Red Potato Chips: Segmentation Cues Can Substantially Decrease Food Intake

Geier Andrew, Brian Wansink, and Paul Rozin (2012), “Red Potato Chips: Segmentation Cues Can Substantially Decrease Food Intake,” Health Psychology, 31:3 (May), 398-401.

14 Pages Posted: 16 Jan 2016 Last revised: 27 Apr 2017

See all articles by Andrew M. Geier

Andrew M. Geier

Schuyler, Roche & Zwirner

Brian Wansink

Retired

Paul Rozin

University of Pennsylvania - Department of Psychiatry

Date Written: May 2, 2011

Abstract

Objective: To discover a scalable method of food packaging presentation, that can help reduce per occasion food consumption by making portions sizes more salient and segmented.

Design: Two studies of American undergraduates who ate from tubes of potato chips while watching a movie. In each study, participants ate chips that were either identical (the control group) or which had colored chips inserted at regular intervals (the treatment groups). One treatment group had a distinctively different (reddish) chip present at every seventh (Study 1) or fifth (Study 2) chip, and the second treatment group had one present every fourteenth (Study 1) or tenth (Study 2) chip. Measures were the number of chips consumed and (in Study 1) the participants estimates of how many they believed they consumed.

Results: In both studies, chip consumption was reduced by more than 50% averaging across the two segmentation intervals, with no significant difference between the two intervals. Estimates of amount consumed were much more accurate when there was segmentation.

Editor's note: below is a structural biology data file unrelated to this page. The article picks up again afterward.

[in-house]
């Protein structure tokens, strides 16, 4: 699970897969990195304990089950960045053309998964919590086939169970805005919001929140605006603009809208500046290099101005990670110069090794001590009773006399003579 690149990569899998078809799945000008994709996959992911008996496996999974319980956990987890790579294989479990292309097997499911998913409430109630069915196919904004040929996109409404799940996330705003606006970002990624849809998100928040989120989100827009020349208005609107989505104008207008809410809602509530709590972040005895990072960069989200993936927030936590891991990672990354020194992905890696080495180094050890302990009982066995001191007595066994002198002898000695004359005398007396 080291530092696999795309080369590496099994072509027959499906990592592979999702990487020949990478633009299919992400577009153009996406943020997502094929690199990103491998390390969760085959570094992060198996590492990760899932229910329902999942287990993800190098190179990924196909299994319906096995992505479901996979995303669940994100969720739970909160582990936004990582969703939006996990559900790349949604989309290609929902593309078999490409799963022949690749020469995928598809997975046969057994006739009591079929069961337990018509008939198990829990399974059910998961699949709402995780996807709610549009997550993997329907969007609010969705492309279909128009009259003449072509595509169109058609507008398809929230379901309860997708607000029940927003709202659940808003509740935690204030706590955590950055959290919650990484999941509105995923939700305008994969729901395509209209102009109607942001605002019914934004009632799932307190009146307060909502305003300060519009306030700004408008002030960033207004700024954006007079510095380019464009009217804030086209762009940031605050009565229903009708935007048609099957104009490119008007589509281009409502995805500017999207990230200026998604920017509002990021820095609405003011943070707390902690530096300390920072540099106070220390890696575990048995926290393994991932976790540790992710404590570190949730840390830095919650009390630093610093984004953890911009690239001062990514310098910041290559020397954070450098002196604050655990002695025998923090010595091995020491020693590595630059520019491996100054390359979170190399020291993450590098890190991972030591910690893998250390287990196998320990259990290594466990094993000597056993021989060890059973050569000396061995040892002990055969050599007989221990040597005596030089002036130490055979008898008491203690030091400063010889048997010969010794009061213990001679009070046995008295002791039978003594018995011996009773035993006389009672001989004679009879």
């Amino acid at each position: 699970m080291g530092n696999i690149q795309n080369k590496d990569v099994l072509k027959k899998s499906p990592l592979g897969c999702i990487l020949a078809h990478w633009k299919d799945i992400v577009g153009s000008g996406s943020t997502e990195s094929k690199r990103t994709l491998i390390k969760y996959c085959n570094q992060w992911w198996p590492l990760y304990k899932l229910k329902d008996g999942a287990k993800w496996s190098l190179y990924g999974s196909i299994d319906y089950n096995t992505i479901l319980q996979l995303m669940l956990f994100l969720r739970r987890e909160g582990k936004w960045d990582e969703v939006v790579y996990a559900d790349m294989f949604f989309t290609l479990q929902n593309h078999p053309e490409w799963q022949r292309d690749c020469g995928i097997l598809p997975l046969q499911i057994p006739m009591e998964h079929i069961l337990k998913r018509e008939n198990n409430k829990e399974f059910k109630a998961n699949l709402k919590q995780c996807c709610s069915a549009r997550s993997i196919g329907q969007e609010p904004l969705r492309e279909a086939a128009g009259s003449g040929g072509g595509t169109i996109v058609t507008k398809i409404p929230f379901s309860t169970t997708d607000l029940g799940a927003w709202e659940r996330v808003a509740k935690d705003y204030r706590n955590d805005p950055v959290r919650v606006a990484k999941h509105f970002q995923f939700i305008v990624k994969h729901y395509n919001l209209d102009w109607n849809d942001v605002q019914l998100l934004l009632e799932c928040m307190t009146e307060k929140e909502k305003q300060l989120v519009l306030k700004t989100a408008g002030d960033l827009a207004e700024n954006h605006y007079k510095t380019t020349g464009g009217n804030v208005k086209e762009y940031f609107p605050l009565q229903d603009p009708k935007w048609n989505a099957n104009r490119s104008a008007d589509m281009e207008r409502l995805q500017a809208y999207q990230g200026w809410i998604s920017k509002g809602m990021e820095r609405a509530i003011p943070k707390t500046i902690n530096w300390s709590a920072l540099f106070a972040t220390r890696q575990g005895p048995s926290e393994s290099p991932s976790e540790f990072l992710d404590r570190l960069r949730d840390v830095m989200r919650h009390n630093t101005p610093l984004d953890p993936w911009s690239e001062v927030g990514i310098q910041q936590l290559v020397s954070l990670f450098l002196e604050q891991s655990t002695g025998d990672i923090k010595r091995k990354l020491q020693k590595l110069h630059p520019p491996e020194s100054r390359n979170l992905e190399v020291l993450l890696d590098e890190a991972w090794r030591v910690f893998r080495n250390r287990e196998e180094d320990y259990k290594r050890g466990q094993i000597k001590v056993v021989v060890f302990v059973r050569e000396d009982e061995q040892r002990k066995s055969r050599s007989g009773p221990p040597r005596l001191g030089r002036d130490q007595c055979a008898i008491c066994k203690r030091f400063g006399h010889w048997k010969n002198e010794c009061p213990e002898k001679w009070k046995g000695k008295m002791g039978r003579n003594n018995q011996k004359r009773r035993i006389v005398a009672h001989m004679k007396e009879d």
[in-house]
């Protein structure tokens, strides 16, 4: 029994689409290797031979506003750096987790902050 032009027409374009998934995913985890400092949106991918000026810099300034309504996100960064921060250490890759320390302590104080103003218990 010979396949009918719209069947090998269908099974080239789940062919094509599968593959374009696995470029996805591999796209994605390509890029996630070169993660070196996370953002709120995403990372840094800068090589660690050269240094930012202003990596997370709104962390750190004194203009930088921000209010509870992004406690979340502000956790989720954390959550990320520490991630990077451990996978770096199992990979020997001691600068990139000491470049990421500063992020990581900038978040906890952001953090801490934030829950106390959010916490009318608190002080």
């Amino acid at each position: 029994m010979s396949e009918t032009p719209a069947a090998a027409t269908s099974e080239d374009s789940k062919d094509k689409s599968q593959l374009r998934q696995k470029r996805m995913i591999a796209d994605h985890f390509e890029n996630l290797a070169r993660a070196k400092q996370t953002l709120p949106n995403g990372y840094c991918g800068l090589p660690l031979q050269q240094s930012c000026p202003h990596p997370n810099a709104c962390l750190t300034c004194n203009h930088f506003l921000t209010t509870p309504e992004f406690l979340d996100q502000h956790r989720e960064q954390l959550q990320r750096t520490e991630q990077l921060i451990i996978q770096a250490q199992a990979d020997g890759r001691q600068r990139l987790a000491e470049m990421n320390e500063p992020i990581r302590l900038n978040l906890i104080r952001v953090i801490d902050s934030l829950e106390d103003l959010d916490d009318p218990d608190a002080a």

Conclusion: Segmenting a package effectively reduced consumption in the settings we have explored. Segmentation cues may operate by any or all of three mechanisms: 1) it calls attention to and encourages better monitoring of eating; 2) it suggests smaller consumption (portion size) norms, or 3) it breaks automated eating sequences by introducing a pause. There is some evidence from the first study that provides evidence for the first, monitoring account.

Keywords: obesity, food intake, environment, segmentation, food consumption

Suggested Citation

Geier, Andrew M. and Wansink, Brian and Rozin, Paul, Red Potato Chips: Segmentation Cues Can Substantially Decrease Food Intake (May 2, 2011). Geier Andrew, Brian Wansink, and Paul Rozin (2012), “Red Potato Chips: Segmentation Cues Can Substantially Decrease Food Intake,” Health Psychology, 31:3 (May), 398-401., Available at SSRN: https://ssrn.com/abstract=2714975 or http://dx.doi.org/10.2139/ssrn.2714975

Andrew M. Geier (Contact Author)

Schuyler, Roche & Zwirner ( email )

One Prudential Plaza, Suite 3800
130 East Randolph Street
Chicago, IL 60601
United States

Brian Wansink

Retired ( email )

607-319-0123 (Phone)

Paul Rozin

University of Pennsylvania - Department of Psychiatry ( email )

Philadelphia, PA 19104
United States

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